What could Percy do now? His hands were tied, and he was inevitably destined to endure the awful agony of seeing the woman he loved die a terrible death beside him.

Having captured him, they would not keep him long; no necessity for a trial, for detention, for formalities of any kind. A summary execution at dawn on the public place, a roll of drums, a public holiday to mark the joyful event, and a brave man will have ceased to live, a noble heart have stilled its beatings forever, whilst a whole nation gloried over the deed.

"Sleep, citizens of Boulogne! all is still!"

The night watchman had replaced the town-crier. All was quiet within the city walls: the inhabitants could sleep in peace, a beneficent government was wakeful and guarding their rest.

But many of the windows of the town remained lighted up, and at a little distance below her, round the corner so that she could not see it, a small crowd must have collected in front of the gateway which led into the courtyard of the Gayole Fort. Marguerite could hear a persistent murmur of voices, mostly angry and threatening, and once there were loud cries of: "English spies," and "a la lanterne!"

"The citizens of Boulogne are guarding the treasures of France!" commented Chauvelin drily, as he laughed again, that cruel, mirthless laugh of his.

Then she roused herself from her torpor: she did not know how long she had stood beside the open window, but the fear seized her that that man must have seen and gloated over the agony of her mind. She straightened her graceful figure, threw back her proud head defiantly, and quietly walked up to the table, where Chauvelin seemed once more absorbed in the perusal of his papers.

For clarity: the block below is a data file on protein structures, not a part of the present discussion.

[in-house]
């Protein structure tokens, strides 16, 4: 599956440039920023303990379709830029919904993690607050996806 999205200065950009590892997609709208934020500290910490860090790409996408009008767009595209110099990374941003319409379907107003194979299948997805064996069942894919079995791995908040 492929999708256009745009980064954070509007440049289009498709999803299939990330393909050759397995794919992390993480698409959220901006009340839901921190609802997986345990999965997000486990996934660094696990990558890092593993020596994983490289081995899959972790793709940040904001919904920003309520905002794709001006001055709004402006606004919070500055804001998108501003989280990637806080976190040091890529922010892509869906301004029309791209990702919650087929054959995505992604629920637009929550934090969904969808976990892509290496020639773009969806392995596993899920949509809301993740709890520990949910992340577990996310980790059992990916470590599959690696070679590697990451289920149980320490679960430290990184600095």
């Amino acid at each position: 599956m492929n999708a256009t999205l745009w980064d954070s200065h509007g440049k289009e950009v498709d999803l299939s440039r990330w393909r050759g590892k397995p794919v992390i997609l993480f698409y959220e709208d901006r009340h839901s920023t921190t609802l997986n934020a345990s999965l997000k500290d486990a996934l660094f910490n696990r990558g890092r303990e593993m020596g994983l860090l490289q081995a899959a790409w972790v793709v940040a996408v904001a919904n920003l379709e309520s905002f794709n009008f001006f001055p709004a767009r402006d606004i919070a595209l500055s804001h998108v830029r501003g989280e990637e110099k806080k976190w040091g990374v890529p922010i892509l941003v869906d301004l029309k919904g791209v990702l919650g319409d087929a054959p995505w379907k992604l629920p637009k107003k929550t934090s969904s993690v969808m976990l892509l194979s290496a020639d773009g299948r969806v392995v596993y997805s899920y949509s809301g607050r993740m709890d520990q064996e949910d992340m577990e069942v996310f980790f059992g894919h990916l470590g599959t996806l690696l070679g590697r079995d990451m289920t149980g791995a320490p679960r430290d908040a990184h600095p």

"Is this interview over?" she asked quietly, and without the slightest tremor in her voice. "May I go now?"

"As soon as you wish," he replied with gentle irony.

He regarded her with obvious delight, for truly she was beautiful: grand in this attitude of defiant despair. The man, who had spent the last half- hour in martyrizing her, gloried over the misery which he had wrought, and which all her strength of will could not entirely banish from her face.

"Will you believe me, Lady Blakeney?" he added, "that there is no personal animosity in my heart towards you or your husband? Have I not told you that I do not wish to compass his death?"

"Yet you propose to send him to the guillotine as soon as you have laid hands on him."

"I have explained to you the measures which I have taken in order to make sure that we do lay hands on the Scarlet Pimpernel. Once he is in our power, it will rest with him to walk to the guillotine or to embark with you on board his yacht."

"You propose to place an alternative before Sir Percy Blakeney?"

"Certainly."

"To offer him his life?"

"And that of his charming wife."

"In exchange for what?"

"His honour."

"He will refuse, Monsieur."

"We shall see."

Then he touched a handbell which stood on the table, and within a few seconds the door was opened and the soldier who had led Marguerite hither, re-entered the room.

The interview was at an end. It had served its purpose. Marguerite knew now that she must not even think of escape for herself, or hope for safety for the man she loved. Of Chauvelin's talk of a bargain which would touch Percy's honour she would not even think: and she was too proud to ask anything further from him.

Chauvelin stood up and made her a deep bow, as she crossed the room and finally went out of the door. The little company of soldiers closed in around her and she was once more led along the dark passages, back to her own prison cell.